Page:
# Capacitor and Capacitance: How does capacitor work and store energy

The most widely used electronic component is the Capacitor. The capacitor is a passive circuit element but it doesn’t absorb electric energy rather it store it. The main purpose of the capacitor is to store electric energy for a very short duration of time. The capacitor is also known as a condenser. Capacitors are the application of static electricity.

## Capacitor construction:

A capacitor contains two metallic plates (conducting plates) distant by a dielectric (non-conducting material or insulator). There are different types of capacitors available in the market, all of them have the same fundamental principle. Practically, the conducting plate may be aluminum sheet and non-conducting material may be air, ceramic, paper, mica etc. A capacitor can be plugged into the circuit as presented in the diagram. Where voltage $V$ provide charge (electrons) to the plate connected to the negative terminal and the same source take charge (electrons) from the plate connected to the positive terminal. The total charge $q$ stored upon the conducting plates is directly proportional to the supply voltage.

$q\quad \propto\quad v$
$q\quad =\quad Cv$

Where “$q$” is the charge stored over the capacitor and “$v$” is the voltage applied to the capacitor.

## Capacitance:

Capacitance is the capability of a capacitor to store charge. In the above equation, the letter “$C$” is the proportionality constant and representing the capacitance of the capacitor. The unit for capacitance is Farad (named after scientist; Michael Faraday). Capacitance is the property of a capacitor to assess the ability to store charge.

A capacitor would have one Farad capacitance if and only if the voltage applied to it is one volt and it stores charge of one coulomb.

## Capacitance of a Capacitor :

The capacitance does vary from capacitor to capacitor depending upon some factors like the area of the plate, separation between them and the material used. As the area of plate increases the room for charge storage increases, so it has a direct relationship with capacitance. Where far apart plate can store less charge as compared to close plates, so it has an indirect relationship. Mathematically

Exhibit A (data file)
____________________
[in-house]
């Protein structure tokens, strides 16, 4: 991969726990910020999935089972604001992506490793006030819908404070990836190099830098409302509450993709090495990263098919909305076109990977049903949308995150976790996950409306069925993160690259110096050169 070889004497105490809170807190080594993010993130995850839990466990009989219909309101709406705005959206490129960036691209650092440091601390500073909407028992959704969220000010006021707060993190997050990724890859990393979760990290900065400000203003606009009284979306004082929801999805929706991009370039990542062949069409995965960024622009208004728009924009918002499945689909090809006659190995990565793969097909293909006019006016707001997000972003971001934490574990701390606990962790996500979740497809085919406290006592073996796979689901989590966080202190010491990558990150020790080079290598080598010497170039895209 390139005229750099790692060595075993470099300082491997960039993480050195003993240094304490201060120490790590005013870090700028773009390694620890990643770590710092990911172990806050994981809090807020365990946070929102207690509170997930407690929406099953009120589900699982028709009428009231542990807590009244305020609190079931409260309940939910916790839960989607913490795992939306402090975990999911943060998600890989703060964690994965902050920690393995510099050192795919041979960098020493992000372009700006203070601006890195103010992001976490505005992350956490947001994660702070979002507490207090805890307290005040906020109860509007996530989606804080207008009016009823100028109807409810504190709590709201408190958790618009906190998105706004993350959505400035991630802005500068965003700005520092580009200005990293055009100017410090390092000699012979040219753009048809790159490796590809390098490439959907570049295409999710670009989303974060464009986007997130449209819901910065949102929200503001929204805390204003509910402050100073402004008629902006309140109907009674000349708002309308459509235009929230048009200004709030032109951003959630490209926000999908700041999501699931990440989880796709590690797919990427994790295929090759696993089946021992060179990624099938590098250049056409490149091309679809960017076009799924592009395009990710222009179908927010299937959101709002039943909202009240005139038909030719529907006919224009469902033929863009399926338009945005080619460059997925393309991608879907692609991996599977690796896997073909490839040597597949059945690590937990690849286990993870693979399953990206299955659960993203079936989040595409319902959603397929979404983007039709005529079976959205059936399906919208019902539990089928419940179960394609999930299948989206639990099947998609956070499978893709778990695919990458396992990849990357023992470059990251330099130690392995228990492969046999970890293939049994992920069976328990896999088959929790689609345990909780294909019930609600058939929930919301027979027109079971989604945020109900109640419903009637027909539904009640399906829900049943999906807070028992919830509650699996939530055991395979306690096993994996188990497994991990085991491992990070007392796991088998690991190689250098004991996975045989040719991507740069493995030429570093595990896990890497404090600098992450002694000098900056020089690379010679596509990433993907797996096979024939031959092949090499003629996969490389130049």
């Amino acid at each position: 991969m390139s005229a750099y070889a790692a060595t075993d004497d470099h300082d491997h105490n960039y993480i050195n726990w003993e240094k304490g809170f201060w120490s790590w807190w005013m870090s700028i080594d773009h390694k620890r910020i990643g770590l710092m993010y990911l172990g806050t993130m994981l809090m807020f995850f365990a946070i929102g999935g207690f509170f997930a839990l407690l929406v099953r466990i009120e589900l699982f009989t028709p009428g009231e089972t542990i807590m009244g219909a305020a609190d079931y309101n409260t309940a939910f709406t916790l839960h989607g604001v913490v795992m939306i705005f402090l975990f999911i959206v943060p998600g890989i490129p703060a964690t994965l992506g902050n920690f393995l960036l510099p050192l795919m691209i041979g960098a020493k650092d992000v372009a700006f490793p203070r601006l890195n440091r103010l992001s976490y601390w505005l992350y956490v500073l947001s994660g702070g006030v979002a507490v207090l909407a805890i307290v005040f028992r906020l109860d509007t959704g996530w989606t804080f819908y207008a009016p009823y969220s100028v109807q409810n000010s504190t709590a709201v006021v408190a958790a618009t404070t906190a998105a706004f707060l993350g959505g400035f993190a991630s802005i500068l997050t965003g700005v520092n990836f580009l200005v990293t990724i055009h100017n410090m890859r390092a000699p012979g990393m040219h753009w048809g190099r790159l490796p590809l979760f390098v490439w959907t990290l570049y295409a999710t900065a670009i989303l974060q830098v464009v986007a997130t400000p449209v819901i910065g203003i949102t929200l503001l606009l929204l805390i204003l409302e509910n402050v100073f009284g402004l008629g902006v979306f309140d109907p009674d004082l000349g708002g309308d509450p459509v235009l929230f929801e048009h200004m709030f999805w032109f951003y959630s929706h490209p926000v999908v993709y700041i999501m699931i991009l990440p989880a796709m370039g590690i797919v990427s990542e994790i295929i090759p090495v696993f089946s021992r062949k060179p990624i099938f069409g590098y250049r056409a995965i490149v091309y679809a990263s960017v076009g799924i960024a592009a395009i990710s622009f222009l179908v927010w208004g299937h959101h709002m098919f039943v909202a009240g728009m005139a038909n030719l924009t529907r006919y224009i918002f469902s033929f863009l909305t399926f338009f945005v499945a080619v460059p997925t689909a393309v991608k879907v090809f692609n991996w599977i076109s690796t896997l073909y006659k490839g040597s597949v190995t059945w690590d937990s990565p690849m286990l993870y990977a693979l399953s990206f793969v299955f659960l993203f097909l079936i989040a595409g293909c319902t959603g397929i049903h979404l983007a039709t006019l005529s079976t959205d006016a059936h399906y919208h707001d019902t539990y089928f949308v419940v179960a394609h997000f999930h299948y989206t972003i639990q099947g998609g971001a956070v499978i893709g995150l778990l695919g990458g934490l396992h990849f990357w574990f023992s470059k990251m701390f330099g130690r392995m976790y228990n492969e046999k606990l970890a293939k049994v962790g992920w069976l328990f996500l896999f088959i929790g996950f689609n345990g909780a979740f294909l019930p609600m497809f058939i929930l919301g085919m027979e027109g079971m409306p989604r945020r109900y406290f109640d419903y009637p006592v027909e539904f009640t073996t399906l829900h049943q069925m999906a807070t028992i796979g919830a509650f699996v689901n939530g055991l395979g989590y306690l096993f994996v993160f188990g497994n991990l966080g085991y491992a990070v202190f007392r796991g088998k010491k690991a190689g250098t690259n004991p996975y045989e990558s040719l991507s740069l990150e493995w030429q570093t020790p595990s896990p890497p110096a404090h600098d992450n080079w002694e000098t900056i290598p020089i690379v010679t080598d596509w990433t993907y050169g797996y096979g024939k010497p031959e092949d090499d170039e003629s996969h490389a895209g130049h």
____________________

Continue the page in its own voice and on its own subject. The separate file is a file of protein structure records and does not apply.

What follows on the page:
$C\quad \propto \quad A\\ C\quad \propto \quad \frac { 1 }{ d } \\ C\quad =\quad \varepsilon \frac { A }{ d }$

Here A is the surface area of the conducting plates (each plate) and d is the separation between the plates. Where $\varepsilon$ is the permittivity of the non-conducting material (dielectric). It measures how easily the dielectric will pass the electric flux lines. The permittivity for vacuumed is represented by $\varepsilon _{o}$and is called absolute permittivity. The value of absolute permittivity is $8.85\times 10^{-12}$F/m. The permittivity for other materials are called relative permittivity and represented by $\varepsilon_{r}=\frac{\varepsilon }{\varepsilon _{o}}$ is the comparison to absolute permittivity. The relative permittivity is also known as the dielectric constant. For every material, there is a threshold if the voltage applied to it is exceeded. The dielectric material will break as an indication of the dielectric strength and called dielectric breakdown voltage.

## Capacitance of a capacitor calculator:

Area of Plate A

Relative Permittivity εr

Distance d

Capacitance C

## Energy stored in a capacitor :

Energy is the ability to do work, where work is moving mass by applying force. In electrical engineering, energy is the ability to move charge by applying voltage.

Storing energy on capacitor means moving charge from one plate to another against the electrical force. To counter the electrical force developed by capacitor charge, an external source i.e. battery is attached to the capacitor in reverse direction. As the charge builds up upon the plates, more and more force is required to move the charge opposite direction. The voltage on the capacitor is directly proportional to the charge on plates.

$V\quad=\quad \frac{q}{C}$

The work to move the element charge from one plate to another is

$dU\quad=\quad Vdq\\ \quad \quad=\frac{q}{C} dq$

To find the total energy stored over the capacitor, we have to integrate the element charge $dq$ up to total charge $Q$.

$U=\quad \int _{ 0 }^{ Q }{ \frac { q }{ C } dq } \\ =\frac { 1 }{ 2 } \frac { Q^{ 2 } }{ C }$

The above formula has also the following variations.

$U \quad = \quad \frac{Q}{2C} \\ = \quad \frac{1}{2} QV \\ = \quad \frac{1}{2} C{V}^{2}$

Charge Q

Capacitance C

Voltage V

Energy Stored U

## Leakage Current :

Until now, we have supposed that conducting plates are separated by insulators and current is not able to pass through it. But practically every material (even insulator) have some free electrons in it. Those minute amount of free electrons is causing a very little current without reaching break down voltage. This low current cause by dielectric impurities is called leakage current which passes through the dielectric of the capacitor.

The leakage current can be ignored for practical purposes. For theoretical calculation, to counter the leakage current, a resistor in parallel with the capacitor is inserted.

## Summary :

A capacitor is a passive electronic component used for storing energy in form of the electrostatic field. Where the capacitance is the ability of a capacitor to store charge. Storing energy means moving charge against the electrical force.

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